But there is still a pattern of peace.

What sorted me out were these two (three) things:

1.  Reading Callister’s Infinite Atonement and listening to The Peacemaker, both of which taught me the new (to me) concepts that not only does the Atonement cover my sins and also the injustices of sins against me, but also that I can be Christ-like by making peace with those offenders despite the injustice against me; and

2.  Studying this Abram and Lot story, where Abram acts out the atonement for us by refusing to make war against his family (burying his weapons of war!  See Alma 24) and instead giving them something to make peace.

Do you see?

He doesn’t just not-cause war.

He also offers peace.

This is like the atonement because it is not only mercy (not giving what we do deserve, not causing war), but also grace (giving what we don’t deserve, offering peace).

This is big.

It means everything about setting boundaries is true: boundaries are good and necessary, and being set-apart is part of the process of being healthy and being holy.

But these boundaries can be set in healthy and holy ways, by offering peace, by being like the atonement and offering them something they cannot do for themselves, even when still needing to separate, like Abram and Lot, and go your different ways.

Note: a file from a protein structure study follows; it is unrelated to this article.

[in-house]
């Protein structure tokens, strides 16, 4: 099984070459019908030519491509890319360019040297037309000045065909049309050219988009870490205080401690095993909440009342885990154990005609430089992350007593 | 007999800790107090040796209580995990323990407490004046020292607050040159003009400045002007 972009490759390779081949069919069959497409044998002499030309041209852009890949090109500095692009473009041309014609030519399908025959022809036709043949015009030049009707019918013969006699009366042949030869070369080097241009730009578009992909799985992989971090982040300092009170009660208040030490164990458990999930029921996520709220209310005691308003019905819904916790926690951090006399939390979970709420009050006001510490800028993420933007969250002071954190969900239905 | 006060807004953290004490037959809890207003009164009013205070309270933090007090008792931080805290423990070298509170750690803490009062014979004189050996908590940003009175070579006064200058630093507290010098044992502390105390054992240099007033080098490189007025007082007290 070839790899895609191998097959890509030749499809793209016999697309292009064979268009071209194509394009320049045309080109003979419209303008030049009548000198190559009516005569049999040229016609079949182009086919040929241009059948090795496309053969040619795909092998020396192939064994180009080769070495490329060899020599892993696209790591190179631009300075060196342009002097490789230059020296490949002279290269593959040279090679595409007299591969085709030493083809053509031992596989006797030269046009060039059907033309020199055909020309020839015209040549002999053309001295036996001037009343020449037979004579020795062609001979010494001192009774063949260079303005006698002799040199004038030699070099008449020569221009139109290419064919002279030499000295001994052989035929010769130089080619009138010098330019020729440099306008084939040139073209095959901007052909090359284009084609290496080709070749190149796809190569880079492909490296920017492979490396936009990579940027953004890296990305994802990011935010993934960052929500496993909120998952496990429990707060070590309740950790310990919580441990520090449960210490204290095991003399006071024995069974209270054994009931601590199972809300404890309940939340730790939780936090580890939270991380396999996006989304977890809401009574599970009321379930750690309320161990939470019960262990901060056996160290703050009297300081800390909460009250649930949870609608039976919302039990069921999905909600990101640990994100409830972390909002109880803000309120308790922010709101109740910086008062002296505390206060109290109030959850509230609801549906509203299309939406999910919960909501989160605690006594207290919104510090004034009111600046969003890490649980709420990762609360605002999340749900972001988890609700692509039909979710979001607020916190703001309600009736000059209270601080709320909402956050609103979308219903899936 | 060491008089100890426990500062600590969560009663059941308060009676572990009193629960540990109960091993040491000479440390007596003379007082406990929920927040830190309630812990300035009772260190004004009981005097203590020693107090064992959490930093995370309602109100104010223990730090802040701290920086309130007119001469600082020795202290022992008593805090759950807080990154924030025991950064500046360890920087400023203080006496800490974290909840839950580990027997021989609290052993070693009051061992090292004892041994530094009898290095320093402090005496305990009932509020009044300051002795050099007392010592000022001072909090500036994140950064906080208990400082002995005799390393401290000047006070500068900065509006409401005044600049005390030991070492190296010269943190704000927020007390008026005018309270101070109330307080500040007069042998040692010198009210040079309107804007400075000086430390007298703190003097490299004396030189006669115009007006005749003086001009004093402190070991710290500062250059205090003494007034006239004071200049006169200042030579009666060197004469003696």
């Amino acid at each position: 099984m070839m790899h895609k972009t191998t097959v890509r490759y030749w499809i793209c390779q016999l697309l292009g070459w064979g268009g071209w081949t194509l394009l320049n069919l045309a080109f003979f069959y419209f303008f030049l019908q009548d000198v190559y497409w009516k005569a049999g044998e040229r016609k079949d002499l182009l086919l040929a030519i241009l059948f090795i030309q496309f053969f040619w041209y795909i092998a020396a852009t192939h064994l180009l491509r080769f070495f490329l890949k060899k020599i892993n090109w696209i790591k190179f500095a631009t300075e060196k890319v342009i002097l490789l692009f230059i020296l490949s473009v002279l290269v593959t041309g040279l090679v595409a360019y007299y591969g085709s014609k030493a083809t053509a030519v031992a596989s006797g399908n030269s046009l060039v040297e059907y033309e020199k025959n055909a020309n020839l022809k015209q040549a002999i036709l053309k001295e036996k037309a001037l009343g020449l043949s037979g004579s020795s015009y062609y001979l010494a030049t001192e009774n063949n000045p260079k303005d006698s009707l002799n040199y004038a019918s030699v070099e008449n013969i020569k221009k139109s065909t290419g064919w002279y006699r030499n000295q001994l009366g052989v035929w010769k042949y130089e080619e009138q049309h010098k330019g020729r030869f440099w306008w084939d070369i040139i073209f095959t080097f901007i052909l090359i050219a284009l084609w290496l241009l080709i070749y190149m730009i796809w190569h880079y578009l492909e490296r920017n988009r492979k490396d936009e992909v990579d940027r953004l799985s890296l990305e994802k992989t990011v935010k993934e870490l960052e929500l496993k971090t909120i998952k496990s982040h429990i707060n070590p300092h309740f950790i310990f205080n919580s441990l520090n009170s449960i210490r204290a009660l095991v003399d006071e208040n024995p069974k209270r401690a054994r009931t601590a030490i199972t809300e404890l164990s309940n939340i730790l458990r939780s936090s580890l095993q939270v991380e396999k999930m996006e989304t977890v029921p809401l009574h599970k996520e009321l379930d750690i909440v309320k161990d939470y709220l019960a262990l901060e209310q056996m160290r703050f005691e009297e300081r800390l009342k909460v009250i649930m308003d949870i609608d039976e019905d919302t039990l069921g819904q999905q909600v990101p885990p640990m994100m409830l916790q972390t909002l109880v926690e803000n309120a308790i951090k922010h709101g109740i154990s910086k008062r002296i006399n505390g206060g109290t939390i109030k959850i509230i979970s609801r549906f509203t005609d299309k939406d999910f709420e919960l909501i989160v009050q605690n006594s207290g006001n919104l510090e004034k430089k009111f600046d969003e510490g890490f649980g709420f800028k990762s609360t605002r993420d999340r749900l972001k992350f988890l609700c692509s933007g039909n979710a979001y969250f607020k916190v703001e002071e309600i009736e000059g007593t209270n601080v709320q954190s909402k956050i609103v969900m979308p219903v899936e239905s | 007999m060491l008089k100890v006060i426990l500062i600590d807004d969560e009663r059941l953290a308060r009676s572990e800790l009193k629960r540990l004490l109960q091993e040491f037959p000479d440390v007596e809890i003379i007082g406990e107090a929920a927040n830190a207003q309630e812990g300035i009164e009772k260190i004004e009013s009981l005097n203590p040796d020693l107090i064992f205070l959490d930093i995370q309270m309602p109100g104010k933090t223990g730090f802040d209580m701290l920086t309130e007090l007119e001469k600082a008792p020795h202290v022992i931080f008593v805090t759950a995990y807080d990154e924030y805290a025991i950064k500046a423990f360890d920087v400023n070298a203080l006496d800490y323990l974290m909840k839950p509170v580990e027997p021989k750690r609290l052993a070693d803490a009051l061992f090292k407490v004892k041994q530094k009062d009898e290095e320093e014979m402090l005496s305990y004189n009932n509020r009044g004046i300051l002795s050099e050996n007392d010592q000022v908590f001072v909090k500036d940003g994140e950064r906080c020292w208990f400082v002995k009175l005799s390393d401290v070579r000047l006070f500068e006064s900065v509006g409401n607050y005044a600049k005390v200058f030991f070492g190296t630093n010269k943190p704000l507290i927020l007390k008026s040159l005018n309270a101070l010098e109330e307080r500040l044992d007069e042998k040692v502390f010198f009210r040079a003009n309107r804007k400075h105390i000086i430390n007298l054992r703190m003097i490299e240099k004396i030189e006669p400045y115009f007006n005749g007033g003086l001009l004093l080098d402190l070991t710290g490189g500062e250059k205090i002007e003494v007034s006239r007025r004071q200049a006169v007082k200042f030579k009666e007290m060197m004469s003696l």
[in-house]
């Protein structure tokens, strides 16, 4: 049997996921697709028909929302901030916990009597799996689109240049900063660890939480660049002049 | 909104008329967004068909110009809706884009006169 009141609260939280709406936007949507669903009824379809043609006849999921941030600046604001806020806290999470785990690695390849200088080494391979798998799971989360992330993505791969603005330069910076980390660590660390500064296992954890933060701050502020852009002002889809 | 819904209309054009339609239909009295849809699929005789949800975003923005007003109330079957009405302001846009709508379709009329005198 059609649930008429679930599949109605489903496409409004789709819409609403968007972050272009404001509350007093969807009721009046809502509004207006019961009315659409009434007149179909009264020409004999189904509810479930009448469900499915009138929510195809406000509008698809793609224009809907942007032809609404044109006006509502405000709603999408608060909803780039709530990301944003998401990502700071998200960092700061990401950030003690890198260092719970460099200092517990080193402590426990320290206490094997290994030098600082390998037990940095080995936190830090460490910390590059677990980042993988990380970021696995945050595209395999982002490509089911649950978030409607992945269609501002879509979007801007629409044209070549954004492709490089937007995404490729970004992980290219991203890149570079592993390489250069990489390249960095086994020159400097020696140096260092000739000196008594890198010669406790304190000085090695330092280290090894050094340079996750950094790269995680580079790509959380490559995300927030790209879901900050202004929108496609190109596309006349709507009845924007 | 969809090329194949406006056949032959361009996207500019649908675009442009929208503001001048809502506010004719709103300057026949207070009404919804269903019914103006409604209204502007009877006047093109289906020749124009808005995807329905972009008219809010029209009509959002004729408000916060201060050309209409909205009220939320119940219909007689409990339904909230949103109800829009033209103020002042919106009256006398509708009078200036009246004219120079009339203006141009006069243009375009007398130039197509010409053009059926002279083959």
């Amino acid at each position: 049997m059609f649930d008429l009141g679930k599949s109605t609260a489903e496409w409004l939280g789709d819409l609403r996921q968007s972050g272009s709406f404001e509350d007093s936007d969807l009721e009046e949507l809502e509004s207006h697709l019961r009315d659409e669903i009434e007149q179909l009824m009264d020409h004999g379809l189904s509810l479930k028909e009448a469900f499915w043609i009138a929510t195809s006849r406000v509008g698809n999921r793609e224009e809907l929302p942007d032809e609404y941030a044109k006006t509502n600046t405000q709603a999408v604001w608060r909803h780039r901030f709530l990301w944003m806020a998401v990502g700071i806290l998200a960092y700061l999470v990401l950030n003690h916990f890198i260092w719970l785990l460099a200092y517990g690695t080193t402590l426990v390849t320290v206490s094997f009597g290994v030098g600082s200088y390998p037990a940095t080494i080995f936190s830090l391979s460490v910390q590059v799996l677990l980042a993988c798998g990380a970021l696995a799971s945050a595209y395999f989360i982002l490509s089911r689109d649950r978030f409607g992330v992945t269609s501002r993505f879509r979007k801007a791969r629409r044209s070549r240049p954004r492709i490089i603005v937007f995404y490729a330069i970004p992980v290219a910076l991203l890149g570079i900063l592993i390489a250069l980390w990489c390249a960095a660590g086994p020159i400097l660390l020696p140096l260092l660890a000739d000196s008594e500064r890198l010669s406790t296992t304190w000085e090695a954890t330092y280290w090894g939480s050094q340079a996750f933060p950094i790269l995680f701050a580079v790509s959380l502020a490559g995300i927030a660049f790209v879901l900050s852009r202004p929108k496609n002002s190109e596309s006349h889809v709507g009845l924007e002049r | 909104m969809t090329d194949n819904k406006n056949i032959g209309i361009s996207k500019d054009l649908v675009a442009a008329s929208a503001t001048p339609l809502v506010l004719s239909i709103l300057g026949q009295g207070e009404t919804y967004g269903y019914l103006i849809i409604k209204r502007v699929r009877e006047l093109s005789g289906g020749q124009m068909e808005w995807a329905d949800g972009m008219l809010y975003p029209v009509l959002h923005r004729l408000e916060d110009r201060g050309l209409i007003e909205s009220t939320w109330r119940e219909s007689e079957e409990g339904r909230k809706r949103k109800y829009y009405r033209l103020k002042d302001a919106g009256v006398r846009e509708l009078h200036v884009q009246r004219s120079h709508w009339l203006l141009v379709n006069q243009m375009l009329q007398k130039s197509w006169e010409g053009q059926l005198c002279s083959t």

Separating isn’t bad, evil, quitting, giving up, or letting go.

(NOTE: I am not talking about marriage relationships separating, as in this example Abram did nothing to put his covenants at risk.  But it could still apply to marriage relationships in taking a time out for ten minutes to cool off before discussing a hot topic, or going together to separate from the drama by seeking help from a Bishop or a professional, or separating from my own bad behavior that makes relationship work even harder than it already is, or stop doing things that impede or interfere with building and strengthening positive relationships.)

I can separate me from what is not-good, not-healthy, not-well, and be set-apart (which is to be made holy), without running away or hiding, without being afraid, and stand in that holy place and not be moved.  I can be a grown-up, and see clearly what is good and what is not, what is truth and what is not, what is healthy and what is not.  And I can do that while still keeping my weapons buried, and without causing war.  I can do that and make peace, at the same time.